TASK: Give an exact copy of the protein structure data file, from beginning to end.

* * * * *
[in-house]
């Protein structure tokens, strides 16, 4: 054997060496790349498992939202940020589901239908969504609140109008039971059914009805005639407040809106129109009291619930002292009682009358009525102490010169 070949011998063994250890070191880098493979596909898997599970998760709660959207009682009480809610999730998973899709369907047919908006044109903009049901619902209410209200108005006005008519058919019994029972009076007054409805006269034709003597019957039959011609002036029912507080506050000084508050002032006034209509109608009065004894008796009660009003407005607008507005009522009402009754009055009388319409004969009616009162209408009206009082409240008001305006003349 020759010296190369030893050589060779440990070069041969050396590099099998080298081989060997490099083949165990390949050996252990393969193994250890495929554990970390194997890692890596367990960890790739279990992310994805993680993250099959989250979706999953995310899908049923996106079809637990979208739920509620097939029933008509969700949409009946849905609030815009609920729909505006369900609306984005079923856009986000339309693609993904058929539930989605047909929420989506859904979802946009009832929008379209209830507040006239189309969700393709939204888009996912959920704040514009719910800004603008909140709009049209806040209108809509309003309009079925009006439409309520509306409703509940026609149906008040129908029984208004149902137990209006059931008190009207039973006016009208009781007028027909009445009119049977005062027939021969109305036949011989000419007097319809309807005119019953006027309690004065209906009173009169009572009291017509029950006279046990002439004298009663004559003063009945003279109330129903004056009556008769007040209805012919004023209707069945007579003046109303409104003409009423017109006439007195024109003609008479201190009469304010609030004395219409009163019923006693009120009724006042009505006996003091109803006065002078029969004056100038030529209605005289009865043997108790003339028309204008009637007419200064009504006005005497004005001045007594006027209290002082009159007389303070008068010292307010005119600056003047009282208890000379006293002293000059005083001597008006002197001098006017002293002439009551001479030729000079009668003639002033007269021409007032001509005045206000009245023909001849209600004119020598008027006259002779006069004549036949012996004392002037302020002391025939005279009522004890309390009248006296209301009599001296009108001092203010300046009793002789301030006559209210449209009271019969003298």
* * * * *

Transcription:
[in-house]
């Protein structure tokens, strides 16, 4: 054997060496790349498992939202940020589901239908969504609140109008039971059914009805005639407040809106129109009291619930002292009682009358009525102490010169 070949011998063994250890070191880098493979596909898997599970998760709660959207009682009480809610999730998973899709369907047919908006044109903009049901619902209410209200108005006005008519058919019994029972009076007054409805006269034709003597019957039959011609002036029912507080506050000084508050002032006034209509109608009065004894008796009660009003407005607008507005009522009402009754009055009388319409004969009616009162209408009206009082409240008001305006003349 020759010296190369030893050589060779440990070069041969050396590099099998080298081989060997490099083949165990390949050996252990393969193994250890495929554990970390194997890692890596367990960890790739279990992310994805993680993250099959989250979706999953995310899908049923996106079809637990979208739920509620097939029933008509969700949409009946849905609030815009609920729909505006369900609306984005079923856009986000339309693609993904058929539930989605047909929420989506859904979802946009009832929008379209209830507040006239189309969700393709939204888009996912959920704040514009719910800004603008909140709009049209806040209108809509309003309009079925009006439409309520509306409703509940026609149906008040129908029984208004149902137990209006059931008190009207039973006016009208009781007028027909009445009119049977005062027939021969109305036949011989000419007097319809309807005119019953006027309690004065209906009173009169009572009291017509029950006279046990002439004298009663004559003063009945003279109330129903004056009556008769007040209805012919004023209707069945007579003046109303409104003409009423017109006439007195024109003609008479201190009469304010609030004395219409009163019923006693009120009724006042009505006996003091109803006065002078029969004056100038030529209605005289009865043997108790003339028309204008009637007419200064009504006005005497004005001045007594006027209290002082009159007389303070008068010292307010005119600056003047009282208890000379006293002293000059005083001597008006002197001098006017002293002439009551001479030729000079009668003639002033007269021409007032001509005045206000009245023909001849209600004119020598008027006259002779006069004549036949012996004392002037302020002391025939005279009522004890309390009248006296209301009599001296009108001092203010300046009793002789301030006559209210449209009271019969003298």